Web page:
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Twinings Tea Advert Stopframe Animation Armatures

Stopframe Animation Rig

Twinings Tea Advert Stopframe Animation Armatures

In the latter part of last year, we created a range of jigs and mechanisms for design agency Stripeland and their ‘Twinings – Drink It All In’ TV spot. We made five devices in total; a rippling puddle, a huge tree with rotating branches, a swinging sign and a telescopic ‘Sun Portal.’ All of these devices were designed to allow precise incremental movements for stopframe animation, and each rig was dressed into the set with teabags and bright colours to create the final effect.

 

“We engineered devices that produced the desired motion, yet were also easy to operate by an animator.”

 

stopframe armature mechanism

The Rippling Puddle above was designed as a set of rings, with each ring capable of independent vertical motion, allowing the animator to create a ‘Mexican Wave’ effect.

 

Stropframe-Animation-Armature

The ‘Sun Portal’ comprised a concentric set of clear panels mounted on adjustable rails; when lit from behind and covered in teabag tags, the assembly glowed like a sun, with each plate capable of moving independently to create a funnel stretching backwards.

 

Stopframe animation tree setpiece for TV advert

The Spinning Tree had several points of articulation, allowing sections to be incrementally rotated separately. We made the substructure as a blank canvas for the Stripeland art department to apply layers of teabags and dressing over the top.

All of these mechanisms were designed by Project Manager Elaine Carr, who gives an overview of the process involved in creating the rigs.

 

Although I’ve worked in animation for many years, this was my first foray into armature design.  Luckily my team on this build had experience of armature building and are well versed in the principles of engineering, so we were able to work through issues together by pooling our knowledge.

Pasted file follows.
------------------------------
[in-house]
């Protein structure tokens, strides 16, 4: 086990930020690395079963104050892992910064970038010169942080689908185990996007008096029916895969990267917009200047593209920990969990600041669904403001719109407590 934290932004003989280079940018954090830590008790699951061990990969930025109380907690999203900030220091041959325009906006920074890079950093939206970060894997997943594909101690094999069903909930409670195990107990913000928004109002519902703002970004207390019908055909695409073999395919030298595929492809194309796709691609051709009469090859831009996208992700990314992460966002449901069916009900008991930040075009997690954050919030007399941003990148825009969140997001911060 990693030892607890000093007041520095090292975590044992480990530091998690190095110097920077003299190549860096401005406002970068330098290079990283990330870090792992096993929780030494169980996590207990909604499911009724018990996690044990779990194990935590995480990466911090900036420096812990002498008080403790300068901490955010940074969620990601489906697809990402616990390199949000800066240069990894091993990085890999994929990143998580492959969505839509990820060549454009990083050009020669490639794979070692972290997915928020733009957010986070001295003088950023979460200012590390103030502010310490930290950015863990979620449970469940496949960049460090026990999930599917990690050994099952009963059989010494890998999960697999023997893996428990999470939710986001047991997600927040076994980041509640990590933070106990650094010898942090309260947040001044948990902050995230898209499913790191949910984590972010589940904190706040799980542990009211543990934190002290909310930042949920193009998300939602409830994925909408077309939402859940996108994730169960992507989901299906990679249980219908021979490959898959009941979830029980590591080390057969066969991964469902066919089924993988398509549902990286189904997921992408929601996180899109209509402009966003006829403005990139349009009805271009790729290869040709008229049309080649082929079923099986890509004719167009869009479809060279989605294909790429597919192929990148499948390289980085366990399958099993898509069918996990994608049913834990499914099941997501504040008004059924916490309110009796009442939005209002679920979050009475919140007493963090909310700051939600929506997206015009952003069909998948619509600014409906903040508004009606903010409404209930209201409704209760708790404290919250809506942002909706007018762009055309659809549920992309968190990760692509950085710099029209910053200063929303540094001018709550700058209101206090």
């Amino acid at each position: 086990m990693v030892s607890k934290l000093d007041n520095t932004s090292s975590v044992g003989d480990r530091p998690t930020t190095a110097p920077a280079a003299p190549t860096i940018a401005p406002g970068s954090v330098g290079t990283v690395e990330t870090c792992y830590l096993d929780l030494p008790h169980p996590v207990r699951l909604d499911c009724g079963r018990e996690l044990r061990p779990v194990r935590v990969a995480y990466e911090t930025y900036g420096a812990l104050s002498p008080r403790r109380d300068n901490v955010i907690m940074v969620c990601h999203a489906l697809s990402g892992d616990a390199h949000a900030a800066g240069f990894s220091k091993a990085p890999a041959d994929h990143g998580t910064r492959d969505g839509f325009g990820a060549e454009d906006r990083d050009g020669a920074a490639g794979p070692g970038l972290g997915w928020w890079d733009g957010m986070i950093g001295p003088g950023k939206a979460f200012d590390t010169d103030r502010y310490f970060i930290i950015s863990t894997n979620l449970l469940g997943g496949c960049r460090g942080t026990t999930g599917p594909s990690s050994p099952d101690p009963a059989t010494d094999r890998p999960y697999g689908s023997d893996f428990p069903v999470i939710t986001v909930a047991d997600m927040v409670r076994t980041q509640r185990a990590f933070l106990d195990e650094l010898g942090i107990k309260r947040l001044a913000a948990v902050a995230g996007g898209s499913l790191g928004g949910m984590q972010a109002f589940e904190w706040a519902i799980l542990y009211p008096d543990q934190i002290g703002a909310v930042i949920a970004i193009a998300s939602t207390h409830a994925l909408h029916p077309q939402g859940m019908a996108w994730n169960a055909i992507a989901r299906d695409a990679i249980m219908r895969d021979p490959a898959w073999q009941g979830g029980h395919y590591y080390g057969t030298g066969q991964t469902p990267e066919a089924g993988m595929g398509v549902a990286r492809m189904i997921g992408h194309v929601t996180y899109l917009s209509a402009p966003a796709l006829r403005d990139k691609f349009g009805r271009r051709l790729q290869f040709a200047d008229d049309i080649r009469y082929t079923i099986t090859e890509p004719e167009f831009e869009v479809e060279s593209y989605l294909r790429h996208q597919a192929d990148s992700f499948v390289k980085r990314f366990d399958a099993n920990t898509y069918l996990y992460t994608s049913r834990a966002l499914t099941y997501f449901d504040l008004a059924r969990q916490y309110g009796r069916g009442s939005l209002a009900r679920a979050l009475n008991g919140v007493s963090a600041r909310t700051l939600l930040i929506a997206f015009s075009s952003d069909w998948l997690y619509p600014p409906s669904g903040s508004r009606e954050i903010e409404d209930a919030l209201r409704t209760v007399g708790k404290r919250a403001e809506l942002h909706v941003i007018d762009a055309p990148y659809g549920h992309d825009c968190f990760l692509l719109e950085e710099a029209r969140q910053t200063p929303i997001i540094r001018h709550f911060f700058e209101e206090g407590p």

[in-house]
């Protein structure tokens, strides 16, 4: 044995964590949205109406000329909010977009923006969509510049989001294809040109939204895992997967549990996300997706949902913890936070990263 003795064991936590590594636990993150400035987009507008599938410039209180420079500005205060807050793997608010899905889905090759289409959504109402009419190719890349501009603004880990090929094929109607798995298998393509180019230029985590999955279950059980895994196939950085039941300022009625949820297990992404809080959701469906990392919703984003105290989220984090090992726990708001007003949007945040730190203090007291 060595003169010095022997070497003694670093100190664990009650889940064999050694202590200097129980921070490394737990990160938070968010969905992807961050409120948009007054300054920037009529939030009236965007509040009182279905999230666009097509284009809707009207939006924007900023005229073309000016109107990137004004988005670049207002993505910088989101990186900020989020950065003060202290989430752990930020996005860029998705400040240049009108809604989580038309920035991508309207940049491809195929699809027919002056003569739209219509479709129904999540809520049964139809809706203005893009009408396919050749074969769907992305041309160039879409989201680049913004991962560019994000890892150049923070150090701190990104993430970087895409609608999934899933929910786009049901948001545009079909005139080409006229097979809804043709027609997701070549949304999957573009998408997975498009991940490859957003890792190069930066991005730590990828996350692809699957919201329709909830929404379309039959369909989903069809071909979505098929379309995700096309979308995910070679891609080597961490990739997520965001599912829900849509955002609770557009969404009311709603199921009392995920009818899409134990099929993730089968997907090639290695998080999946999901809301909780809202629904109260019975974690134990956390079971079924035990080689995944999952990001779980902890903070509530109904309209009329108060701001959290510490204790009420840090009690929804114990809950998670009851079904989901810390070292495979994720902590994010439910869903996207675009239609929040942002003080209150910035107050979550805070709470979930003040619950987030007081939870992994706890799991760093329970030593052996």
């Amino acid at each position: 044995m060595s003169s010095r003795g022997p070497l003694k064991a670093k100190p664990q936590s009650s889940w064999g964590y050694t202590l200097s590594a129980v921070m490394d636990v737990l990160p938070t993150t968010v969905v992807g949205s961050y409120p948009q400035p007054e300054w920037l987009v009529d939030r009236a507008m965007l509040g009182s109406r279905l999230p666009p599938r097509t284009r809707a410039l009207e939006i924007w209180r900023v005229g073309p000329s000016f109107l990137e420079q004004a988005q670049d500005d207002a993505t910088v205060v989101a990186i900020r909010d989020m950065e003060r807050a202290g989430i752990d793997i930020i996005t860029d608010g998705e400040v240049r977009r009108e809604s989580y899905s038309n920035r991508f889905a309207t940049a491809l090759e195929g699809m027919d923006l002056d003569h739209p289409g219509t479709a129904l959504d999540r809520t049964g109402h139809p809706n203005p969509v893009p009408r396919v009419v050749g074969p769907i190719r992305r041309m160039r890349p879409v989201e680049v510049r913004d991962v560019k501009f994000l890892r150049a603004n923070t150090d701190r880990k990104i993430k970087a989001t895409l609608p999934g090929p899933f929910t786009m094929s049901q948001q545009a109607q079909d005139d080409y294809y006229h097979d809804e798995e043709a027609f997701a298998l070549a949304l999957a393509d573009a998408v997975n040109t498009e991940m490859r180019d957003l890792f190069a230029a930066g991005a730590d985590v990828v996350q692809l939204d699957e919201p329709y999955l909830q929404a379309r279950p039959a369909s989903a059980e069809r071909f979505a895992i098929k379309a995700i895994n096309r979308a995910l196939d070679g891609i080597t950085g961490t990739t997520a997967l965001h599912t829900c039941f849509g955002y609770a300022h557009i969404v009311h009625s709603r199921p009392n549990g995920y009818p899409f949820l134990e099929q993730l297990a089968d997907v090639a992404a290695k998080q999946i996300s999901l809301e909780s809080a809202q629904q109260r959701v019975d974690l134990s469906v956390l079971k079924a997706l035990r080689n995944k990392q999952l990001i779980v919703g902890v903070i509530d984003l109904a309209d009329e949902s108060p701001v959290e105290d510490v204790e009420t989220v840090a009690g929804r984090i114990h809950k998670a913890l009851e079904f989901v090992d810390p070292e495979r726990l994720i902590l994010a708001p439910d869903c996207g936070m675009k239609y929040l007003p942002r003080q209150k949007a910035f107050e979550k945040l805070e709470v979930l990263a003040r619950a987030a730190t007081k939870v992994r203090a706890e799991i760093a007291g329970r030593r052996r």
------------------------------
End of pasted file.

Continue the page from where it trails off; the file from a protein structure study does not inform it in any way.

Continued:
Stripeland provided a previz storyboard and told me which effects they wanted me to solve. First considerations were for the devices to work as stopframe rigs – which need to be locked in position and minutely adjustable by the animator. They also needed to be easy to understand for the people operating them, and able to be broken down into parts to get through standard doorways.

My initial doodles are always on paper before I take them into CAD, where I work on plans and elevations. On this occasion I supplied these drawings to the client and they made a sketch animation to double check they had interpreted my design correctly.

Test models and maquettes were an essential part of working out the rigs, in order to convey my intentions I ended up making a selection of miniatures to demonstrate the principles at work. In some instances I took photos and videos of my models, and for the more involved solutions I sent models to them so they could play with them and build their own plans around how the rigs would work.  The end result: we engineered devices that produced the desired motion, yet were also easy to operate by an animator.

 

You can see Stripeland’s ‘Making Of’ video below.


 

We have made many devices, props and armatures for use in Stopframe animation projects, from tiny microphones, TV cameras and vuvuzelas for Aardman’s Creme Egg Advert to marble-textured God-hands for a Julio Bashmore music video. Head to Our Work to find out more.